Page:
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Australian State Needs More Teachers To Match Growing Number Of Students 

Teachers' union says schools facing classroom crisis with record enrollment predicted in New South Wales.

SYDNEY — The south-eastern Australian state of New South Wales will need thousands of new teachers to meet burgeoning demand in the next decade as student numbers in public schools surge, the state’s teachers’ union has said.

A union-commissioned report by education economist Adam Rorris found at least 11,000 new teachers need to be recruited by 2031, as the state deals with record enrollment growth.

The number of new teachers required rises to almost 14,000 if the student-teacher ratio is lowered to the national average, the research released on April 20 reveals.

New South Wales Teachers Federation president Angelo Gavrielatos said the state already had more students per teacher than any other state or territory in public primary and secondary schools.

New South Wales would need 13,724 new teachers in the next ten years if the state had a student-teacher ratio equivalent to the national average.

Teacher numbers would increase from 54,502 full-time teachers last year to 68,225 in 2031 — an increase of 25 percent.

Primary school student six-year-old Oscar being homeschooled online in Sydney. (Dean Lewins/AAP Image)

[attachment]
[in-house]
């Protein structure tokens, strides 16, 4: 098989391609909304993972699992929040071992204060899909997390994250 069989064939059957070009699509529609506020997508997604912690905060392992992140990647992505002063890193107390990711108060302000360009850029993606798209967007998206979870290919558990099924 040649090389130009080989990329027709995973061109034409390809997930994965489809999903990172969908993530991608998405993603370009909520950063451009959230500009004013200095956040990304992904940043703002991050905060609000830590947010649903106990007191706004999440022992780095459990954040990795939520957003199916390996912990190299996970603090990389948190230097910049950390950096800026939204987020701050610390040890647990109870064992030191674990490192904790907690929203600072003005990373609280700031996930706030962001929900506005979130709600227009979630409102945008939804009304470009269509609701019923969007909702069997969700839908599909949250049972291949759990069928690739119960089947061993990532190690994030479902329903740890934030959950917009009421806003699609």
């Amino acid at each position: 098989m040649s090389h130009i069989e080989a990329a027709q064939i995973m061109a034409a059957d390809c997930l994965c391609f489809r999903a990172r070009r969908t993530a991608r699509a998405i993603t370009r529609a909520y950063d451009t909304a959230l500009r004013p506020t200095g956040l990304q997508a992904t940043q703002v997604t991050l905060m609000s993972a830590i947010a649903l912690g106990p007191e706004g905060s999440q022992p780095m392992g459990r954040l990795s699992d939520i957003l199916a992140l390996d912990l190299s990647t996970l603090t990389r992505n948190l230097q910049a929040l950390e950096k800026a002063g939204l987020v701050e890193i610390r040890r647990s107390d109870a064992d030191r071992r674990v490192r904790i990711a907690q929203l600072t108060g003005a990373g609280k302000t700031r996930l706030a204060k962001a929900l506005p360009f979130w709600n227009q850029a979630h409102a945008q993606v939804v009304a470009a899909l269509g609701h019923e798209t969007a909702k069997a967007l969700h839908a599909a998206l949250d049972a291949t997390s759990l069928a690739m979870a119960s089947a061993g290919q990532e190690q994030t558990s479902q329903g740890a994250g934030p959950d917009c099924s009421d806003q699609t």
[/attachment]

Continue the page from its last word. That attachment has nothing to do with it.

“This additional number of teachers would still be below the required numbers considering the projected rise in student needs and complexity in New South Wales schools,” Gavrielatos said.

“The state is facing a classroom crisis. The independent Gallop Inquiry was clear that the state government won’t fix the shortages or recruit the additional teachers required without a significant increase in salaries.”

“An increase of between 10 and 15 percent in the next wages agreement (covering 2022 and 2023) to recognize the increase in skills and responsibilities, help overcome shortages and recruit the additional teachers needed to cope with enrolment growth,” the Gallop Inquiry stated.

Teachers’ workloads had increased every year while salaries had fallen in comparison with other professions.

“If we don’t pay teachers what they are worth, we won’t get the teachers we need,” Gavrielatos said.

The government’s proposed 1.5 percent salary increase per year for the next three years would only make the profession less attractive, he said.

The report confirmed the union’s concern that the New South Wales government was failing to adequately prepare for the future education of children in-state public schools.

“Already this month, we have seen a damning report from the New South Wales Auditor-General showing there isn’t enough funding to deliver the classrooms New South Wales students need from 2023. Less than one-quarter of the 7200 additional teaching spaces needed by 2031 is funded,” Gavrielatos said.

“Securing the teachers we need is going to be a major challenge, and New South Wales needs to make sure that salaries and workloads are at the levels that will make the profession attractive to high achieving young people.”

(Edited by Vaibhav Vishwanath Pawar and Ojaswin Kathuria)

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